I felt a similar way about the Children’s Book too, but in many ways CB was better – I actually made it to the end of all 600+ pages. I would never have made it to the end of a 600 page Hotel du Lac! CB had engaging, likable characters and a tiny thread of a plot. I didn’t love it, but it was far better than this one.

This was quite an “eh” book for me as well. When I read it, I was thinking that it must have been a poor year for literature. I apparently liked the ending, but it was just TOO quiet, and I’m one that normally enjoys quiet books.

Meghan, I don’t normally enjoy quiet books, so I wasn’t surprised that I didn’t enjoy it. I was surprised that it took forever to read and bored me so much! I wasn’t very impressed with the ending either, so you at least managed to find more positives than me!

I think this is the first non-glowing review I’ve seen of Hotel du Lac! The other book you mentioned, Home, has never sounded at all appealing to me (and I hope I never have to even get near Gilead), so that’s quite the comparison.

I hate it when short books take forever! I read A Death in Venice in high school, back when I always finished every book I started, and I remember it taking soooo loooooong. I don’t know how I’d feel about Thomas Mann now. 🙂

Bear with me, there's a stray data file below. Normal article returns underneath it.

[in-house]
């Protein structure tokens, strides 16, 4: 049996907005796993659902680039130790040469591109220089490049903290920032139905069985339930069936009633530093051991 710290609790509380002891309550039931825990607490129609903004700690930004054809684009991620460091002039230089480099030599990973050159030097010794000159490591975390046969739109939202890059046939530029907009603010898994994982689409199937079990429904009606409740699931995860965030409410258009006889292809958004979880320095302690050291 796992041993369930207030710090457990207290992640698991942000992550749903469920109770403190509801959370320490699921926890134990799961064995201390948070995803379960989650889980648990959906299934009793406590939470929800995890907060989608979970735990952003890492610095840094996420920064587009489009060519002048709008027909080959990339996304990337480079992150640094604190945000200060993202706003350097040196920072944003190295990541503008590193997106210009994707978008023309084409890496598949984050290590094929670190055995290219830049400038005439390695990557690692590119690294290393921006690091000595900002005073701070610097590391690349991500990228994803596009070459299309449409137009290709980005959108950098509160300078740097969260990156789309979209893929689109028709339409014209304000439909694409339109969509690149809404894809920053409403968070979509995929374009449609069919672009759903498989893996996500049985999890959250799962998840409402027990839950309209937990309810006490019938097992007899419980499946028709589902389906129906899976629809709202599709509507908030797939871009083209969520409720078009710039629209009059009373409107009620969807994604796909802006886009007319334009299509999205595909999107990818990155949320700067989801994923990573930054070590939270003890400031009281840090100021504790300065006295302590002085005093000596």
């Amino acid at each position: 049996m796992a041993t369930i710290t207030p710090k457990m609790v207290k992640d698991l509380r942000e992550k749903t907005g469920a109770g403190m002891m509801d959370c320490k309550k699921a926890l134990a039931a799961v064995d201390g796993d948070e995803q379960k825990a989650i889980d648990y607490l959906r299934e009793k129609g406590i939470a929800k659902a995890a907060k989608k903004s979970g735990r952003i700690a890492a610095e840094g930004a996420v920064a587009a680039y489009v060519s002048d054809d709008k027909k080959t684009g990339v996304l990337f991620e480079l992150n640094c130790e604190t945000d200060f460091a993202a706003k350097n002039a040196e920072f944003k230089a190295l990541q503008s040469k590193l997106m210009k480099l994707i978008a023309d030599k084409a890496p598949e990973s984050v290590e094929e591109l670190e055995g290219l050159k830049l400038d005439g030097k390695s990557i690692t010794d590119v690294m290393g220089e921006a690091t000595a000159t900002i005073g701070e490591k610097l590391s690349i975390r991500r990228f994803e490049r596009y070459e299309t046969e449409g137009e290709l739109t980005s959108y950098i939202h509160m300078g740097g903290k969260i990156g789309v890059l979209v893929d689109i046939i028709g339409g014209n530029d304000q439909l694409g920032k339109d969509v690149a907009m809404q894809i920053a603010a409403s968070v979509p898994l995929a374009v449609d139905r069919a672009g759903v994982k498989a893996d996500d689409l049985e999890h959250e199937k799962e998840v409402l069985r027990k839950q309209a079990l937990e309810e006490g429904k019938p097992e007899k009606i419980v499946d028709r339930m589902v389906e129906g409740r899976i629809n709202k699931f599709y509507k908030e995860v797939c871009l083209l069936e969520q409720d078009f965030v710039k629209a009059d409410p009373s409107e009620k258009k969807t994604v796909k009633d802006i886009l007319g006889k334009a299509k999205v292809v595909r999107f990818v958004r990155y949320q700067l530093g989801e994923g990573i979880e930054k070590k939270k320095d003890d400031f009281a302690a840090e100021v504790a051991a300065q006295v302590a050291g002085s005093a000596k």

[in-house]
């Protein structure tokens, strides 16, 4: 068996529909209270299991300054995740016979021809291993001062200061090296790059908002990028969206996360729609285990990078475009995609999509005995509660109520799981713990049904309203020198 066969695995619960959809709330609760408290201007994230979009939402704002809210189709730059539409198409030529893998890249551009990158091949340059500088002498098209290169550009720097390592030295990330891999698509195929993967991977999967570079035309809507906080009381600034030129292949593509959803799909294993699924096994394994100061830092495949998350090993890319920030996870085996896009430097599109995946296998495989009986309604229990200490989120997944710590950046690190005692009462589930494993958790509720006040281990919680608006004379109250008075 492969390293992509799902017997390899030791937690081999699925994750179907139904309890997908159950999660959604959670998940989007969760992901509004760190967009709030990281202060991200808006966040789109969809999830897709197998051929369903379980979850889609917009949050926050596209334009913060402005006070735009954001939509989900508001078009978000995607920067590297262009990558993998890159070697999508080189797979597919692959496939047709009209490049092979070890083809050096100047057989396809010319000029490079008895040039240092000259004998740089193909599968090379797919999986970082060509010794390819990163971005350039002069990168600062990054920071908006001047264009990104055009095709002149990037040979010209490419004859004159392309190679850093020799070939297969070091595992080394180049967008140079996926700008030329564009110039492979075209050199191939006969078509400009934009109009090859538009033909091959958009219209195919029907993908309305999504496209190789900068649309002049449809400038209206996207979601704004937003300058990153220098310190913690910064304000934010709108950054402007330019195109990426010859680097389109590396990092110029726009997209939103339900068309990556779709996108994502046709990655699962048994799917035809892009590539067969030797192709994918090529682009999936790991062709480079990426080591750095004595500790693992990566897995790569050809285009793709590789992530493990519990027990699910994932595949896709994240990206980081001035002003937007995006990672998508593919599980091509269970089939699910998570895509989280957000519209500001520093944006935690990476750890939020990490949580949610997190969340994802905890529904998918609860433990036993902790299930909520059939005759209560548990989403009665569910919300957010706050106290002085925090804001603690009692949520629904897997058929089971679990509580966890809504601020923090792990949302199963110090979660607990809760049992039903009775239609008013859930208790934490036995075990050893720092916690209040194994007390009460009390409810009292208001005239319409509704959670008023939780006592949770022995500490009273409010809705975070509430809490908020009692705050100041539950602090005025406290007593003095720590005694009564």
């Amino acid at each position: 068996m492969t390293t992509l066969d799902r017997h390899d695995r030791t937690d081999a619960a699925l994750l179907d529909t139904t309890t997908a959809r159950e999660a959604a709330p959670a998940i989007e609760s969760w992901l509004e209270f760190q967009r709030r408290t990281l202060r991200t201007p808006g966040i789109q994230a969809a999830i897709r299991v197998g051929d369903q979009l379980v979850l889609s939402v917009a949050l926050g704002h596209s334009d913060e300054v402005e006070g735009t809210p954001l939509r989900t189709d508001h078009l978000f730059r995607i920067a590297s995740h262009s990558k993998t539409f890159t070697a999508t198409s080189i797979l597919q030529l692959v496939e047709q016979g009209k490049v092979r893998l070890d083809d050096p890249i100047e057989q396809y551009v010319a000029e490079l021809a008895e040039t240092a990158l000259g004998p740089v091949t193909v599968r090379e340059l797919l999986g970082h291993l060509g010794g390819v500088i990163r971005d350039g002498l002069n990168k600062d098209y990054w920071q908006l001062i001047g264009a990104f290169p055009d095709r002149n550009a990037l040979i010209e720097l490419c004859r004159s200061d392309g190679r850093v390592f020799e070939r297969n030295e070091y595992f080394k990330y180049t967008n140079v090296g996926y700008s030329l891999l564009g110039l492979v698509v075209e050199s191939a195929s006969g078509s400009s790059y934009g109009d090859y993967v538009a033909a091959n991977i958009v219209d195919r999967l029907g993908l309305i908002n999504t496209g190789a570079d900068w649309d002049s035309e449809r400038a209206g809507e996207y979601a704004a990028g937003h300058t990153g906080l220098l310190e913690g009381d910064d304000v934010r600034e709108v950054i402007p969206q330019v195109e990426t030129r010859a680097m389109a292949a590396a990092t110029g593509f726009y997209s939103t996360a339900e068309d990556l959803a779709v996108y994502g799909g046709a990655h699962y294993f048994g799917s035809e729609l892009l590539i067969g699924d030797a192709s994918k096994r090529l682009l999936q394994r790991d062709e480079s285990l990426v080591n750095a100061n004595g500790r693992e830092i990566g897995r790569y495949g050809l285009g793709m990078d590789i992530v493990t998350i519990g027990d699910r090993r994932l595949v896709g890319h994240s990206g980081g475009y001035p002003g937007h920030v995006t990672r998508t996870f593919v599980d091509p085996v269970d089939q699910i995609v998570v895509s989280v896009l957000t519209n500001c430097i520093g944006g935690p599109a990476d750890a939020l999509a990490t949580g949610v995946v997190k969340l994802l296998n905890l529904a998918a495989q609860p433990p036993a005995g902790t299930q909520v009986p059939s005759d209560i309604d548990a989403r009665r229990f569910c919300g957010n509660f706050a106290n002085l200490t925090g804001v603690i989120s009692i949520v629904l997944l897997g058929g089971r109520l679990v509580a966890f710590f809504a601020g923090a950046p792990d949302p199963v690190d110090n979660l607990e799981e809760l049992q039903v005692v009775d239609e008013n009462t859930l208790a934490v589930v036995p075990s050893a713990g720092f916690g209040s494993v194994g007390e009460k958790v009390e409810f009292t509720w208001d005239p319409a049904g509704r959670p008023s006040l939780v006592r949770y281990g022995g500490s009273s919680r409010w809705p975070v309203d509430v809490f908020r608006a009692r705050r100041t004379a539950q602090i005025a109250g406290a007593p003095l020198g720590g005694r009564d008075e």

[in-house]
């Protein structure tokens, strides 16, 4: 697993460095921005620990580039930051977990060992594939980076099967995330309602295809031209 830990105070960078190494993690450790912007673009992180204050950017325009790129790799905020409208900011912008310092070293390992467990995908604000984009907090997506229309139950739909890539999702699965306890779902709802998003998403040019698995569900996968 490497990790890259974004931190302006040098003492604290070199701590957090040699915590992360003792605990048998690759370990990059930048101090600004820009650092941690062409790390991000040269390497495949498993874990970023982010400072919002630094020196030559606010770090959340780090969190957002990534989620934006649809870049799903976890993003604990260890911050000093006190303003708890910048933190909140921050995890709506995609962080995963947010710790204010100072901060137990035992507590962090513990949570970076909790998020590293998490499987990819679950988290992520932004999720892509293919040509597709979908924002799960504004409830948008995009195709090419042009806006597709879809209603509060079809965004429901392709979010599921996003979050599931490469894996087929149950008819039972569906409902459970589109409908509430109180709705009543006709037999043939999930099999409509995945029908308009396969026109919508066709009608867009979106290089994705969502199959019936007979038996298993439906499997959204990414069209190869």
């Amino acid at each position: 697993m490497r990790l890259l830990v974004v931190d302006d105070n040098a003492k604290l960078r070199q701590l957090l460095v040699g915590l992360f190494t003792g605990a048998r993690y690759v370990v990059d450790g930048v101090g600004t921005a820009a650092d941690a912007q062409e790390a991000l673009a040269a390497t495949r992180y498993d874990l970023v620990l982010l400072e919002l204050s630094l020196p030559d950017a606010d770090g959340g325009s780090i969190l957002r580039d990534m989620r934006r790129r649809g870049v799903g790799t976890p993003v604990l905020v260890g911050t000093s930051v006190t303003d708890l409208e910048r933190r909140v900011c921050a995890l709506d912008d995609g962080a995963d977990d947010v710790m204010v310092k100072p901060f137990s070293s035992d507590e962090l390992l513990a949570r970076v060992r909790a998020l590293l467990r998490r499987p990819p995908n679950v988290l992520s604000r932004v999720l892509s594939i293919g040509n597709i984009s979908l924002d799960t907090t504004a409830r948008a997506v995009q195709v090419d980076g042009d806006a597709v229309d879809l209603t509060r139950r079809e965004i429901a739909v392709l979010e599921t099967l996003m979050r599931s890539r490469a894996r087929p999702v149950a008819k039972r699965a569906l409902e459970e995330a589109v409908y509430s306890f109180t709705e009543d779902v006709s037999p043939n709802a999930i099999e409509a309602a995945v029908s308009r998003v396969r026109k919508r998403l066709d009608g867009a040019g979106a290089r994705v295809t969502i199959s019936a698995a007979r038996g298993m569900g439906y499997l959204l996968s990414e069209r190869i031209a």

Eva, From the comments above it sounds as though there should be a lot more non – glowing reviews for this book. Everyone must have read it pre-blogging!

I didn’t enjoy Home or Gilead, so I think Marilynne Robinson is another author of quiet books that I think I need to avoid in the future. I haven’t read any Thomas Mann – perhaps he is another one I should avoid?!

Diane, I can see why people might like it, but Edith just wasn’t for me – I think I’d avoid her in real life too!

Well, drat. I have had this on my list for a while – I like books where there are lots of interesting characters – but I get bored quickly when there isn’t much happening. Also, I get Anita Brookner mixed up with Anita Shreve and can never remember which one of them I want to read books by.

Jenny, I listened to Testimony by Anita Shreve recently and loved it! Anita Shreve’s books are much more modern and contain a lot more plot, but I think they can be hit or miss too.

Oh am sorry this didnt do anything for you. For some reason this book completely had me from the first few pages. I thought it was great, not one of my very favourites but not at all awful.